by C. J. Oakes
Fifty-three minutes into President Obama’s 2015 State of the Union Address, he appealed to Congress and the American people to rise above the partisanship which is stagnating Washington, DC. He asked,
“How Can We Better Reflect America’s Hopes?”
In his appeal, the President listed a number of issues on which we disagree, but also pointed out the ways in which we can find common ground. For instance, he said,
“We may have different takes on the events in Ferguson and New York, but surely we can understand a father who fears his son can’t walk home without being harassed. And surely
we can understand the wife who won’t rest until the police officer she married walks through the front door at the end of his shift. And surely we can agree that it’s a good thing that for the first time in 40 years, the crime rate and the incarceration rate have come down together. And use that as a starting point for Democrats and Republicans, community leaders and law enforcement to reform America’s Criminal Justice System so that it protects and serves all of us.”
President Obama further added,
“That’s a better politics. That’s how we start rebuilding trust. That’s how we move this country forward. That’s what the American people want. And that’s what they deserve. I have no more campaigns to run. My only agenda, (pause during laughter), I know, because I won both of them. My only agenda for the next two years…is to do what I believe is best for America. If you share the broad vision I outlined tonight, I ask you to join me in the work at hand. If you disagree with parts of it, I hope you’ll at least work with me where you do agree.”
The President Called for Social Justice, Congress Was Divided
Leading to this appeal for Washington, DC to rise above partisan politics and handle matters which much of the nation needs, President Obama played to a strongly divided Congress. Throughout much of the State of the Union Address, the room was clearly split along party lines. The images which accompany this article attest to this fact. On only three occasions did Congress unite: on defense and support of the military; on the task of defeating terrorism through unilateral strikes; and on the matter of industrial expansion.
It would seem that President Obama was using the State of the Union address as a sounding board to determine the precise temperature of Congress on social justice issues which affect the majority of Americans. It may also have been a means of determining exactly where common ground lay between Democrats and Republicans so that the two parties can perhaps stop the partisan bickering which has stagnated DC.
Whatever the case, it is clear that Democrats are more concerned with social justice issues than Republicans. But this is no shocker. Republicans are tougher, against all evidence to the contrary, in matters of criminal justice. Democrats tend to look to science for clues to handling such important issues; Republicans tend to look to authorities, most often religious authorities, who themselves often conflict. This is an important distinction to understand and moving forward, this difference in attitudes and ways of deciding values will be important (Read more about values and how we develop beliefs here). For now, we must appreciate that for social justice to develop as a science and a force for good in society, Congress will need to find an issue on which both can agree and which will help achieve social justice. Is there such an issue?
The Issue with the Power to Unite for Social Justice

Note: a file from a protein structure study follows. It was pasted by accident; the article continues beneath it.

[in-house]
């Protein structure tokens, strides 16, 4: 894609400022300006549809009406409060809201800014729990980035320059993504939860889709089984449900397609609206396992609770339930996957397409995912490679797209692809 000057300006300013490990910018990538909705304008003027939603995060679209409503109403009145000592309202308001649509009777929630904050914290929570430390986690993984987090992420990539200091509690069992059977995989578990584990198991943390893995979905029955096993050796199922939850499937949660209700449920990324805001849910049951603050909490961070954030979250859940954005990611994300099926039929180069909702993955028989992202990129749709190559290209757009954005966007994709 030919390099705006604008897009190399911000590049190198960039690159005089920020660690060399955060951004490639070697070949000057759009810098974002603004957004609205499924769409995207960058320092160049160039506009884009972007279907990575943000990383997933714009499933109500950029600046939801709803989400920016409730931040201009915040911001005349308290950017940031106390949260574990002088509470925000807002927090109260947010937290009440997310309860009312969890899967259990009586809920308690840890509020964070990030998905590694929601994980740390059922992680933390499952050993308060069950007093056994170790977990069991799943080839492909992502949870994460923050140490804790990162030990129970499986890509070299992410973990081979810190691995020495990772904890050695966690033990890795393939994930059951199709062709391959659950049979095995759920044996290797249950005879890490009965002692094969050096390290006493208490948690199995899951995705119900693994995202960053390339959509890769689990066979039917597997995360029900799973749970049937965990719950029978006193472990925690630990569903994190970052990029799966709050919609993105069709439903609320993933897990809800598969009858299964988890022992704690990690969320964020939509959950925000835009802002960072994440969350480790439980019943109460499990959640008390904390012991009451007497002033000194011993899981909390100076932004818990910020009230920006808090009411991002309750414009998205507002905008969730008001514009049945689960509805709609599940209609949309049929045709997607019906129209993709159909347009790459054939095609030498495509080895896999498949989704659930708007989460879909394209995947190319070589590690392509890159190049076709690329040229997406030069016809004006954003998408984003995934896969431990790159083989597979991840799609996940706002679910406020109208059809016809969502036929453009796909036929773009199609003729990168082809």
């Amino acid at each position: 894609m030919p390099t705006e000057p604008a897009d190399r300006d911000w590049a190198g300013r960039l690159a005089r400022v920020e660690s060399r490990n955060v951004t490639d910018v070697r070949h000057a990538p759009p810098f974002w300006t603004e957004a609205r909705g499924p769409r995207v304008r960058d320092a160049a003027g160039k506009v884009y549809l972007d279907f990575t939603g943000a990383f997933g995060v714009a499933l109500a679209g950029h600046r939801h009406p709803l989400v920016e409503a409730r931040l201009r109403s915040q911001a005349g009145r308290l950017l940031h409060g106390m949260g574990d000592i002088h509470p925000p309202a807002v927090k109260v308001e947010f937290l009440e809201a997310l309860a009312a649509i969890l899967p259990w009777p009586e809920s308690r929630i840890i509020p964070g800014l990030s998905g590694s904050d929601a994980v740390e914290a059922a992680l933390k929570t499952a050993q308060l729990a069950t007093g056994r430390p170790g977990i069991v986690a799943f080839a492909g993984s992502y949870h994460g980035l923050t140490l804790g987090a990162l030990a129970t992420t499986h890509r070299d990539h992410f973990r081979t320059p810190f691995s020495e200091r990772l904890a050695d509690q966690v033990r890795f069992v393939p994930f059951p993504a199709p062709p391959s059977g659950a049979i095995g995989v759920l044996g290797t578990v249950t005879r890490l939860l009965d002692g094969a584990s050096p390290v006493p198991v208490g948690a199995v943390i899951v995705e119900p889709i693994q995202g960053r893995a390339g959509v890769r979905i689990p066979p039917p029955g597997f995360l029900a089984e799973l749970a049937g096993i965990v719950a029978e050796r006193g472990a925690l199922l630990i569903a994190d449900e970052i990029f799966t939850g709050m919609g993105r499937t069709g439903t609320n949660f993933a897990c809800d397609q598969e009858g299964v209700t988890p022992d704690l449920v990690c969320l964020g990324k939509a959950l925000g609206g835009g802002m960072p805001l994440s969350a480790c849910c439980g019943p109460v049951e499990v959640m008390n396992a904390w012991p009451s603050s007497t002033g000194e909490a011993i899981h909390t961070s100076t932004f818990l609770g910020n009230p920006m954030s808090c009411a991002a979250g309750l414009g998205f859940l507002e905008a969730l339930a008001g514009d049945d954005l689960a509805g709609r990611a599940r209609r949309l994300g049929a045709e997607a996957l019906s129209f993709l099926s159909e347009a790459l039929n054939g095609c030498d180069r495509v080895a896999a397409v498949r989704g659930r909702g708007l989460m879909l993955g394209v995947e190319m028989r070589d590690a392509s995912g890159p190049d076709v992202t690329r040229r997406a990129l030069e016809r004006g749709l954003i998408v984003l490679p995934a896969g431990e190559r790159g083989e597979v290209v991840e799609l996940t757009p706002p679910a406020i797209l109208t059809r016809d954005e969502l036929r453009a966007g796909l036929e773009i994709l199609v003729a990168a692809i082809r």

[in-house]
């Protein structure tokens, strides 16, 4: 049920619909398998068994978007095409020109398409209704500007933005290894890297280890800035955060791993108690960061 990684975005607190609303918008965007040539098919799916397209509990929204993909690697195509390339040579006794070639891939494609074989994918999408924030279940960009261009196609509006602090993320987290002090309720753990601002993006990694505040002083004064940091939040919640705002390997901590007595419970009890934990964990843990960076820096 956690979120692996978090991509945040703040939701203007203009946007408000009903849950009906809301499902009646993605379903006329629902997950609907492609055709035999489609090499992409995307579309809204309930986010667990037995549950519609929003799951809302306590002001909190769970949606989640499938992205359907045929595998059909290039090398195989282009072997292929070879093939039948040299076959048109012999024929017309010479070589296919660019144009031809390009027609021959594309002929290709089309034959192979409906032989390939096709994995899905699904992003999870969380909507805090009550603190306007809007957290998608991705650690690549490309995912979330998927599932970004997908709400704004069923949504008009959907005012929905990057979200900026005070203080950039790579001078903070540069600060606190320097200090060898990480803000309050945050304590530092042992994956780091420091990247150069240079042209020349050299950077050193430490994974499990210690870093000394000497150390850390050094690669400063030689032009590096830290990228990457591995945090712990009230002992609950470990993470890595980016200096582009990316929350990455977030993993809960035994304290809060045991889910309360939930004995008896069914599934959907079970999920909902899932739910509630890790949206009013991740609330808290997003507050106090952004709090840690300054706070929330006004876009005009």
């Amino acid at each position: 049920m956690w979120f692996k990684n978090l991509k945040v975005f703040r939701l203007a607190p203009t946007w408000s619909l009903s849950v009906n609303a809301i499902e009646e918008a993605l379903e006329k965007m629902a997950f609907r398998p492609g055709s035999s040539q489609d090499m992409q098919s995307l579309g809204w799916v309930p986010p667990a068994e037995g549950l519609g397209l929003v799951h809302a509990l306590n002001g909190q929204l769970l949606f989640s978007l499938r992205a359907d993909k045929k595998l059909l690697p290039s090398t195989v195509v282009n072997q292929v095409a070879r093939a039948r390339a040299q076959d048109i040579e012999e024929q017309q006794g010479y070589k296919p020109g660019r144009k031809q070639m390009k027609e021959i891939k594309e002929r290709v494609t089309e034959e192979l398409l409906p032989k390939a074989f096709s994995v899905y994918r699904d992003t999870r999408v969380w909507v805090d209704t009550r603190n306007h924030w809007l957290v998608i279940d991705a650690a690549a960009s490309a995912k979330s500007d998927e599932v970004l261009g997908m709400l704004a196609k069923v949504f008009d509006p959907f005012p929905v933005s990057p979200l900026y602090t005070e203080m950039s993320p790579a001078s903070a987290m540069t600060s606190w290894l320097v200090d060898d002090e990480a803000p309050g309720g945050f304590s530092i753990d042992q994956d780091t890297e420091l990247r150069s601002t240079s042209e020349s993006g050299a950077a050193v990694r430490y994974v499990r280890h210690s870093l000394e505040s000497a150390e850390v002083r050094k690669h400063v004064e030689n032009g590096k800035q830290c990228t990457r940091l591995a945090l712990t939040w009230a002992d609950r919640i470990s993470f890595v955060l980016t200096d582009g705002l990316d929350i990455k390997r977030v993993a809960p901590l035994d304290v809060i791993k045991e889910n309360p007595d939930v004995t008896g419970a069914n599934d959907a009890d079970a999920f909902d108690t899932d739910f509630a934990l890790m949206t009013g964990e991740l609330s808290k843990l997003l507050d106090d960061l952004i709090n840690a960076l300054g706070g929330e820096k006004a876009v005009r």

Both parties in Congress are clearly united on support for the military and the war on terrorism, but there was only one other issue in which the two appeared to agree and this issue could be the saving grace for all the others. President Obama stated that more had to be done to keep the nation competitive in the world, economically-speaking. Both sides of the aisle rose and applauded. However, most appreciate that the two parties are quite divided on this important issue, with Republican’s leaning in favor of business-owners and Democrats leaning towards the working class. Still, this is a key issue to achieving social justice, so common ground should and can be found here.
The Presidential campaign of 2012 which pitted businessman Mitt Romney against President Barak Obama reveals clues to how uniting on this front could be accomplished. On the economic front, Mr. Romney discussed doing more to encourage people to start their own businesses while the President discussed raising the educational levels of American workers. Although this issue appears different, there is a common thread.
Numerous studies have shown that when a person’s education level rises, their income increases. Other studies have shown that the most successful entrepreneurs are educated. Thus, as a nation, we can and should address both. We can raise the education levels of more people while at the same time encourage more individuals to start their own businesses. This will satisfy both political parties while at the same time bolster the economic and industrial output of the nation, raising the standard of living for millions in the process.
Because one of the keys to achieving social justice has to do with the economic situation of people, this should be the focus for the next several years. If Republicans and Democrats put into motion a series of acts all designed to invest in our human infrastructure, both through education and expansion of small and large businesses, we will begin to see more social justice in the nation. More people will be able to feed their families, more will gain health insurance outside government circles, more will enjoy better housing, and more will enjoy the American Dream. Many of the most heated issues will melt away. Thus, we will achieve the goals set forth in President Obama’s 2015 State of the Union Address and in so doing, “better reflect America.” But Congress will have to cooperate.